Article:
Brian DeBose, Washington Times, September 8, 2006
It is “critical” that the Congressional Black Caucus remain an all-black organization, one of the CBC’s founders has said in a strategy memo.
“The CBC welcomes support from others in the House and Senate, especially those with liberal credentials, but it is critical that its membership remain exclusively African American,” retired Rep. William Lacy Clay Sr. wrote earlier this year to the CBC.
Mr. Clay’s letter — distributed by his son, Rep. William Lacy Clay Jr., Missouri Democrat — prompted a CBC meeting before the August recess.
“The members have discussed it, and we supported the tradition that only African-Americans have been full members of the CBC, but as always we will work with anyone as our coalition partners and some have become honorary members,” said Rep. Carolyn Cheeks Kilpatrick, Michigan Democrat, who has been all but confirmed as the caucus’ chairman for the 110th Congress.
The Clay letter was written in response to concerns that two Jewish congressional candidates, Tennessee state Rep. Steve Cohen and New York City Councilman David Yassky, both Democrats, would apply for CBC membership if elected from majority-black districts.
Neither candidate has announced plans to seek CBC membership, and some caucus members were skeptical of suggestions they would, with one CBC member saying that such talk might be “political ploys to bolster their image with the black constituency they are seeking to represent.”
In his letter, Mr. Clay said the CBC would work with whites, Asians and Pacific islanders, Hispanics, Democrats, and Republicans to move legislation that furthers its agenda, but only blacks can be official voting members.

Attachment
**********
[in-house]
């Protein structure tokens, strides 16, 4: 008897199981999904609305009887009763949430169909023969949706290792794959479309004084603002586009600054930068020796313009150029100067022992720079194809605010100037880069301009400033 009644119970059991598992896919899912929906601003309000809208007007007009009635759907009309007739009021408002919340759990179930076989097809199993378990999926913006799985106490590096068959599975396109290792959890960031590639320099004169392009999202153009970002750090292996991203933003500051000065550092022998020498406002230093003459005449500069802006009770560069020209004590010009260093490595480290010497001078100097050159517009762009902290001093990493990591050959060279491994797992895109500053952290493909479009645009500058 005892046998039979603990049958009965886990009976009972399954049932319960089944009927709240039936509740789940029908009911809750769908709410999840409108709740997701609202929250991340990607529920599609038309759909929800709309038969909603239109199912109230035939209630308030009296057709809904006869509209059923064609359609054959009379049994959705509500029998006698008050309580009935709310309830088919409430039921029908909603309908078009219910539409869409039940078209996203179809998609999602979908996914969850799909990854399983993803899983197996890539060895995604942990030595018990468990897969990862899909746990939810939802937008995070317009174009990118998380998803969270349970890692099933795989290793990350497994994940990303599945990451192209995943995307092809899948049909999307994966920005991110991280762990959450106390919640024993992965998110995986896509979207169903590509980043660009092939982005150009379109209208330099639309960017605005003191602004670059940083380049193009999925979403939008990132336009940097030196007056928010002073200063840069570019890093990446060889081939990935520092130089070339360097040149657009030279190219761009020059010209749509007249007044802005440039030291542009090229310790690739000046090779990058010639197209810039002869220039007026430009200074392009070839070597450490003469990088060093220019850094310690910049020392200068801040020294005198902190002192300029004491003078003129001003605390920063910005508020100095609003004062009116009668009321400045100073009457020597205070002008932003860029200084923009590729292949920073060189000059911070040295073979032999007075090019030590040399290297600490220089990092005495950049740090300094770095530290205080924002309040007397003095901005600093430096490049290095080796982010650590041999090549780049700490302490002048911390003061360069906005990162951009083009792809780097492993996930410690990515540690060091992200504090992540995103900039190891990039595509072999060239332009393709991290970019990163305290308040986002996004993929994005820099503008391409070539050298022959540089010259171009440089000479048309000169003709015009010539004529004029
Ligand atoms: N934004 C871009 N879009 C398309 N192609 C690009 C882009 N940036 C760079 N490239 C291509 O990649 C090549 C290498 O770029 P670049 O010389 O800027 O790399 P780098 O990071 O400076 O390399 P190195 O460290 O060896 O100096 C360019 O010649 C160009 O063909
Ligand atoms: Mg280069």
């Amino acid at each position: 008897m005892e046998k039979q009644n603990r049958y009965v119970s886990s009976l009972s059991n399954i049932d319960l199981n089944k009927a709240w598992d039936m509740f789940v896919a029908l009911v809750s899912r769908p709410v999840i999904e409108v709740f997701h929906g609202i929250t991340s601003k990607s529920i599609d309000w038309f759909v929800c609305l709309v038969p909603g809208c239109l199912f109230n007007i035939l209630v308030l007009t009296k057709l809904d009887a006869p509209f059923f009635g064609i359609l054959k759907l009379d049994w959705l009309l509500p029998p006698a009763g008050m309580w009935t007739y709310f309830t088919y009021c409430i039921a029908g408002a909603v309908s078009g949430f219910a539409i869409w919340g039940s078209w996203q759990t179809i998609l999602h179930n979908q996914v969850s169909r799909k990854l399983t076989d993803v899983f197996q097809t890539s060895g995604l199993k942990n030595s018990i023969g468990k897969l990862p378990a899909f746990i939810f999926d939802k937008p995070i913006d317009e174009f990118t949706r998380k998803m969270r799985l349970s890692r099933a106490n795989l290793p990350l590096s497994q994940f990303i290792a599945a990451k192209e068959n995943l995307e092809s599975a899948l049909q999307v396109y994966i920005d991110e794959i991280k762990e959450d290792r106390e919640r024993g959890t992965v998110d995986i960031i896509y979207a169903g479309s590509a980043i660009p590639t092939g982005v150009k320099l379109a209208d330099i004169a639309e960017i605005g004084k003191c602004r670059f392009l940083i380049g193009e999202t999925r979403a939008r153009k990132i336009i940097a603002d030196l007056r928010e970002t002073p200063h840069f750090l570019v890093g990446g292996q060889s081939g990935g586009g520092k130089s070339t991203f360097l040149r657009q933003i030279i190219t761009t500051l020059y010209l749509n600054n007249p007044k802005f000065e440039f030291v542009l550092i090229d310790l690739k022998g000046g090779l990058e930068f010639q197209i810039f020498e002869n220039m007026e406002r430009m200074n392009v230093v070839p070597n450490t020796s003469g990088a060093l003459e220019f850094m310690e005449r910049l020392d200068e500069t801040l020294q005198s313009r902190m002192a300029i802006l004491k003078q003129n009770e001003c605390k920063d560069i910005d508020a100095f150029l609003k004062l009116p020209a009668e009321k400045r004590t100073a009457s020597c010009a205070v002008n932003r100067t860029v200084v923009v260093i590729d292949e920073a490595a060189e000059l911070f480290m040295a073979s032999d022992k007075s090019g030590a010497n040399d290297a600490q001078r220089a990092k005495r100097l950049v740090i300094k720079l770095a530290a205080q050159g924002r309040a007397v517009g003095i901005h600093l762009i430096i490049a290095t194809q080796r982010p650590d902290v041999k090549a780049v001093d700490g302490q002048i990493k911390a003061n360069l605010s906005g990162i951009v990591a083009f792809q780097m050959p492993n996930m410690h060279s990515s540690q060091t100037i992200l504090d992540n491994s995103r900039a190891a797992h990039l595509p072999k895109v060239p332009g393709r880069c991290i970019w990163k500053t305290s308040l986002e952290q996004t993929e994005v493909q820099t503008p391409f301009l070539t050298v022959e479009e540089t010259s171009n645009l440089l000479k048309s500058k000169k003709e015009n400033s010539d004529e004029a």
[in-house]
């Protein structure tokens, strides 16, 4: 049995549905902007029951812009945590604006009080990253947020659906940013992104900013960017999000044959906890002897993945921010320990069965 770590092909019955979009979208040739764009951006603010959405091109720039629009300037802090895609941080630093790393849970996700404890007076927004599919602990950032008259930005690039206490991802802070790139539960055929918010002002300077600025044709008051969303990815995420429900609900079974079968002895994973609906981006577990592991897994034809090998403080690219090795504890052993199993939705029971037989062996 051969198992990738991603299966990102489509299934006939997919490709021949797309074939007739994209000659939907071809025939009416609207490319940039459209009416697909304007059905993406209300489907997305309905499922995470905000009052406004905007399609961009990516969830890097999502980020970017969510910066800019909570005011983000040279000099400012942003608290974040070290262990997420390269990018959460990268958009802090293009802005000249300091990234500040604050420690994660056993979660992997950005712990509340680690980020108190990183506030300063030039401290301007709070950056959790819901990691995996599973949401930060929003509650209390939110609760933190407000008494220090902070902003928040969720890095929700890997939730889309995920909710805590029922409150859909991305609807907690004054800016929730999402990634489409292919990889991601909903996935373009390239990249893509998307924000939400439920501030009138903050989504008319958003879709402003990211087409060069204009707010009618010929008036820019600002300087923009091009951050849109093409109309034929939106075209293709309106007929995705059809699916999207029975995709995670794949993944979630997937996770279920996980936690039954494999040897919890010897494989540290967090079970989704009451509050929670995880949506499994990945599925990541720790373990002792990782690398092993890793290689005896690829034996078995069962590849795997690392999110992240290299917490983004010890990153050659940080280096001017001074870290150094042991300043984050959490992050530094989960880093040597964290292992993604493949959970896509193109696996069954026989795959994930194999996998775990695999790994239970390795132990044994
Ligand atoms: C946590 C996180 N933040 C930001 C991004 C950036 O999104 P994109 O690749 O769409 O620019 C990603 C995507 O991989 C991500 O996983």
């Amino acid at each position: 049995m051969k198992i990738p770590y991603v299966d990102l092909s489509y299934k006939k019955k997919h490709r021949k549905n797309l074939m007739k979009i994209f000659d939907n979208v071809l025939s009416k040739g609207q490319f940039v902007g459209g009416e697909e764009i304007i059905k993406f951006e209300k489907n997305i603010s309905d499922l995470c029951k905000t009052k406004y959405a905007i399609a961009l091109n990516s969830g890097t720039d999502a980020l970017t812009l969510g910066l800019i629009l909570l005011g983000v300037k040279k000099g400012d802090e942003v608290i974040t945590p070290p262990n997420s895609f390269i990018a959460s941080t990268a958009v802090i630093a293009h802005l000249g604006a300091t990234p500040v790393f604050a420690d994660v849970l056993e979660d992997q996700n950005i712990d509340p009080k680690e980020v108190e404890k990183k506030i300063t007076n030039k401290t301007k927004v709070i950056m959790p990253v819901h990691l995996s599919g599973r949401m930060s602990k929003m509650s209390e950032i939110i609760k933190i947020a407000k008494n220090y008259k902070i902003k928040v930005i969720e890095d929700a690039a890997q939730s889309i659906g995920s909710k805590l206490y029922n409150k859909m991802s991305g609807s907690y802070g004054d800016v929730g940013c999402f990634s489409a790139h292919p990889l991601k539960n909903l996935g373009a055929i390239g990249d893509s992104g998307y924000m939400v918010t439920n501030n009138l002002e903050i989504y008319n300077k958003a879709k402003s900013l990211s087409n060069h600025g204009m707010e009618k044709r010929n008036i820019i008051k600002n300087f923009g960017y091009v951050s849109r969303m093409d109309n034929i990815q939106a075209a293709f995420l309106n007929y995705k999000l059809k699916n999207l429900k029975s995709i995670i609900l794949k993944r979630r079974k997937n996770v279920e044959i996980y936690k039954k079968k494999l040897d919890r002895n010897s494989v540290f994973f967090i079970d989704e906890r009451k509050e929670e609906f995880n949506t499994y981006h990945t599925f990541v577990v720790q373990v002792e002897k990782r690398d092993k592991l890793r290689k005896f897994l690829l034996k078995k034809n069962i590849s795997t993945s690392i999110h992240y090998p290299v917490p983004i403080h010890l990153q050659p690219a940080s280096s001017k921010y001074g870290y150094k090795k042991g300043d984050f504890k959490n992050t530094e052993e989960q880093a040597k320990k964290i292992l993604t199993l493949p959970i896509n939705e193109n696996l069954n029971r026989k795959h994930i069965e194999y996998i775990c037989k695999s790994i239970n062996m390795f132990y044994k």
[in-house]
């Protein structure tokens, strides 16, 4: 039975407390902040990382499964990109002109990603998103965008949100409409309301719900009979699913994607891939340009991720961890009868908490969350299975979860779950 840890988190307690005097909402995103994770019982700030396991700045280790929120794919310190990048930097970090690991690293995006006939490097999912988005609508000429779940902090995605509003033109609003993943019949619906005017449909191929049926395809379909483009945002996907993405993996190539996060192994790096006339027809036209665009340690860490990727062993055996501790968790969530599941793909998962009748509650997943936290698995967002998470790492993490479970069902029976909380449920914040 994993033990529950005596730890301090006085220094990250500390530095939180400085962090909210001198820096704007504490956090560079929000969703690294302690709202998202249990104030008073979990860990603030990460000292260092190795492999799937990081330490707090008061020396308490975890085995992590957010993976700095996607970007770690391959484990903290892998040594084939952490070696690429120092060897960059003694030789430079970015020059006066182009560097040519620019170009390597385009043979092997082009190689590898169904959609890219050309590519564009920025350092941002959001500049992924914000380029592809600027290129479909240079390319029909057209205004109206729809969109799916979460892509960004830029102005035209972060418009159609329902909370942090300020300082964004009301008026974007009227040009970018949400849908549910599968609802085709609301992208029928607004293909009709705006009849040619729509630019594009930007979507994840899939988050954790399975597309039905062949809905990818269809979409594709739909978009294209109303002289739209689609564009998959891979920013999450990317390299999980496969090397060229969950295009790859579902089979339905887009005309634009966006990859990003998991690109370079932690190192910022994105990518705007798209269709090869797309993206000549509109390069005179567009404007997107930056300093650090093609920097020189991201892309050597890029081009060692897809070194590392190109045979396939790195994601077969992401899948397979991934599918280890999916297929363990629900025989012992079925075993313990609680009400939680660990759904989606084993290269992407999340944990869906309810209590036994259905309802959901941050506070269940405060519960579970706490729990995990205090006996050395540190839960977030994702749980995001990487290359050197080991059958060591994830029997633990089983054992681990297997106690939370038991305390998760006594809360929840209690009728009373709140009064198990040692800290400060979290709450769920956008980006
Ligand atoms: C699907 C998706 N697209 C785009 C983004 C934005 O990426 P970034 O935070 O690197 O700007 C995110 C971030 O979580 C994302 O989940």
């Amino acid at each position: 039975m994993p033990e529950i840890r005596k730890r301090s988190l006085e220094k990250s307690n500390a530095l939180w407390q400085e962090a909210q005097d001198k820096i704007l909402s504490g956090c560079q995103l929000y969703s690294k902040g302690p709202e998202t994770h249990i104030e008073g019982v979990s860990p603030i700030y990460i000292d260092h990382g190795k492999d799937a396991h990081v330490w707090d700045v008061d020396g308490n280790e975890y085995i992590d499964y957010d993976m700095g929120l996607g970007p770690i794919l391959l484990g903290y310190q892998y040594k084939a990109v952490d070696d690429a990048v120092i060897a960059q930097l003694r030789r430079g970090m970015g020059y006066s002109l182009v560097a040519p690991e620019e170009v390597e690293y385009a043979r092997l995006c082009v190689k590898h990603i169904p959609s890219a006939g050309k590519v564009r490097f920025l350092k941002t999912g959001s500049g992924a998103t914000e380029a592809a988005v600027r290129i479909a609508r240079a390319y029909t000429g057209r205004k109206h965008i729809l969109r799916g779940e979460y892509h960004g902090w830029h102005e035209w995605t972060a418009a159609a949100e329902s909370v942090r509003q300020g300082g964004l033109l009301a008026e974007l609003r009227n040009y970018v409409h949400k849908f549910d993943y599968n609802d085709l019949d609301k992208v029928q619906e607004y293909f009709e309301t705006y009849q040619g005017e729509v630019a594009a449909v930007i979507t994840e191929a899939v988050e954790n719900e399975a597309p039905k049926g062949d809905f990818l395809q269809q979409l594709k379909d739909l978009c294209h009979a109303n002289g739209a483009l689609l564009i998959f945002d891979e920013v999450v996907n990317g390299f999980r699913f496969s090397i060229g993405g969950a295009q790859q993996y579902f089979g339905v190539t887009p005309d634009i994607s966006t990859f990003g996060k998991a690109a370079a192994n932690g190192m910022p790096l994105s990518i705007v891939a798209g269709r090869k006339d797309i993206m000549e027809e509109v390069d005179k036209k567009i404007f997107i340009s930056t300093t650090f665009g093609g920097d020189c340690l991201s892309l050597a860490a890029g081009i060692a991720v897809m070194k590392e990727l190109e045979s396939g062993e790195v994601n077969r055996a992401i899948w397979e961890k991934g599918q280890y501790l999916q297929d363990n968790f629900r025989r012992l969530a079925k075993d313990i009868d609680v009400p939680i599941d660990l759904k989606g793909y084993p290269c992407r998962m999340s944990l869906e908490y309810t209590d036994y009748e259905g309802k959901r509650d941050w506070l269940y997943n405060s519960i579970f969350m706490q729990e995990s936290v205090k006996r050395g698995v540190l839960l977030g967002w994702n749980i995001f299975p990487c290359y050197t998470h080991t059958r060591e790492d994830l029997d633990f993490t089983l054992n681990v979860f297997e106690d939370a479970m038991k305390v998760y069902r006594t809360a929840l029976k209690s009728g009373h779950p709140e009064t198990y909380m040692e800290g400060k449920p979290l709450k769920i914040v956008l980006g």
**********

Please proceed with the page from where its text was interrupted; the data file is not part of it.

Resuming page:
Mr. Clay recalled that Rep. Pete Stark, California Democrat, attempted to join the organization in 1975. “Although Stark was sincere, intentions honest and honorable and record on civil rights impeccable, after thoughtfully and thoroughly examining the issue, a formal vote was taken that rejected his application,” Mr. Clay wrote.
The issue of white politicians attempting to join black political groups came up most recently last year in Tennessee when state Rep. Stacey Campfield, a Republican from Knoxville, attempted to join the Tennessee Black Caucus. After his application was rejected, Mr. Campfield angered black lawmakers by saying the group’s bylaws were more exclusionary than the Ku Klux Klan.
In the past, the Congressional Black Caucus has been criticized by some black Republicans. Former Rep. Gary A. Franks, Connecticut Republican, was nearly ousted from the group for opposing the creation of majority-minority districts. The CBC’s chairman at the time, Kweisi Mfume — the Maryland Democrat who is currently running for Senate — intervened and made it clear that the group was bipartisan.